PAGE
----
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A Dealmaker's Version of 'Six Degrees of Kevin Bacon'

Monday, 11 Mar 2013 | 10:17 AM ET
Upgrading How Wall Street Does Business
Monday, 11 Mar 2013 | 6:41 AM ET
Neal Goldman, Relationship Science CEO & chairman, explains how his company can potentially connect investors to two million high-quality leads.

Need to find the movers and shakers in your industry to get financing for a new venture or that key introduction? Relationship Science says it's got the solution.

Founder Neal Goldman told CNBC on Monday that his company has generated an actionable business-contact database from mining publicly available information.

It's not a LinkedIn-type or- Facebook-type service, because Relationship Science isn't connecting the dots on work history, board memberships, deal history, and education with user-generated data. Goldman said in a "Squawk Box" interview, "[It's] a data product that models out sort of the 'in-the-mix,' active people across an array of sectors: business, finance, non-profit."

(Read More: Facebook Revamps News Feed, Creating 'Personalized Newspaper')

The money behind the effort that launched this year is a "Who's Who" of Wall Street's deep-pockets, including recent "Squawk Box" guests Home Depot Founder Kenneth Langone and Stanley Druckenmiller, founder of hedge fund Duquesne Capital.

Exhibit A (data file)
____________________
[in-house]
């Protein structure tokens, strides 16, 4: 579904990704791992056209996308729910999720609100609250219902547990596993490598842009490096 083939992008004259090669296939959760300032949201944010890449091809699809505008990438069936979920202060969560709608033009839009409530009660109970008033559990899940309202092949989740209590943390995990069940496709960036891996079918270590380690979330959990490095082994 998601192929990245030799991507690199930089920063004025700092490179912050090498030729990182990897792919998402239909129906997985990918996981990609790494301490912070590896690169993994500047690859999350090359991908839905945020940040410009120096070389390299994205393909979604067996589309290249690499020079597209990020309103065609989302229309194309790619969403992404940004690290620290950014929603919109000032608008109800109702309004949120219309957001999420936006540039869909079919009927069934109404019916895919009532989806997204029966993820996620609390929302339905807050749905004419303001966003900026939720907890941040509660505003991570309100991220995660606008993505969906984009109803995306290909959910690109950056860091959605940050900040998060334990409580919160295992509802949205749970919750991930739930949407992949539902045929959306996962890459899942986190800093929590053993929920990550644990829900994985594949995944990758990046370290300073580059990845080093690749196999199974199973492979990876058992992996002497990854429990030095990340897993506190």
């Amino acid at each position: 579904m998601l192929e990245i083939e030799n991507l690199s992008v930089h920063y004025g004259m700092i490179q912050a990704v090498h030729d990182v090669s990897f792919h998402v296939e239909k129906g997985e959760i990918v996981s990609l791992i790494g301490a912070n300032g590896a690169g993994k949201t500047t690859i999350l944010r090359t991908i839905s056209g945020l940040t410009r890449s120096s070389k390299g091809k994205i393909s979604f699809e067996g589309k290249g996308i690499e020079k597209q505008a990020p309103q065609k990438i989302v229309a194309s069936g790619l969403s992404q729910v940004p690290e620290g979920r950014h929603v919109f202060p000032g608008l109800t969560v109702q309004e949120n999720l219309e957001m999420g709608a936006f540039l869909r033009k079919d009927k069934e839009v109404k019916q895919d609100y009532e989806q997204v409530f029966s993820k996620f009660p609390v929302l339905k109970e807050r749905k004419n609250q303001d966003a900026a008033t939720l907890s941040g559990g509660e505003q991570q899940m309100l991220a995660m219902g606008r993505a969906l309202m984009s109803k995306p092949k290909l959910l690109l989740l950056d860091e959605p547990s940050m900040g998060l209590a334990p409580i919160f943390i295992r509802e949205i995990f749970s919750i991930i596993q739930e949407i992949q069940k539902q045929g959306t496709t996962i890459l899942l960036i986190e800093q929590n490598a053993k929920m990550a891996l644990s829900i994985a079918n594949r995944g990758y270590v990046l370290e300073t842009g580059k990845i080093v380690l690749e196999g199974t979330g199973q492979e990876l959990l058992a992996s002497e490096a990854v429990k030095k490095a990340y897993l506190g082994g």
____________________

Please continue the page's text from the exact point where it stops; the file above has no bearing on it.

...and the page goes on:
"We collect data from tens of thousands of sources. We have 800 people who have been working for two years. And it's really a data factory. It's very industrial strength," said Relationship Science's Goldman. "But then to really spend a lot of time integrating it cleanly. So there's only one you, one you, and one you."

For people concerned about online privacy, he said, "It is all publicly available data and it's nothing a researcher here wouldn't find if they spend enough time. And we're just making it faster and more efficient for people to build relationships." There are no emails or phone numbers listed.

Goldman said there's no "opt-out" of their database, but the company will correct any inaccurate information.

A license to use the service costs about $3,000 a year, or $250 a month.

(Read More: PayPal Makes Moves to Woo Back Start-Ups)

Goldman also co-founded market data provider Capital IQ, which was purchased in 2004 by Standard & Poor's, which in turn is owned by McGraw-Hill.

CORRECTION: An earlier version of this article stated a license to use the service costs about $350 a month. A license actually costs $250 a month.

By CNBC's Matthew J. Belvedere; Follow him on Twitter @Matt_SquawkCNBC

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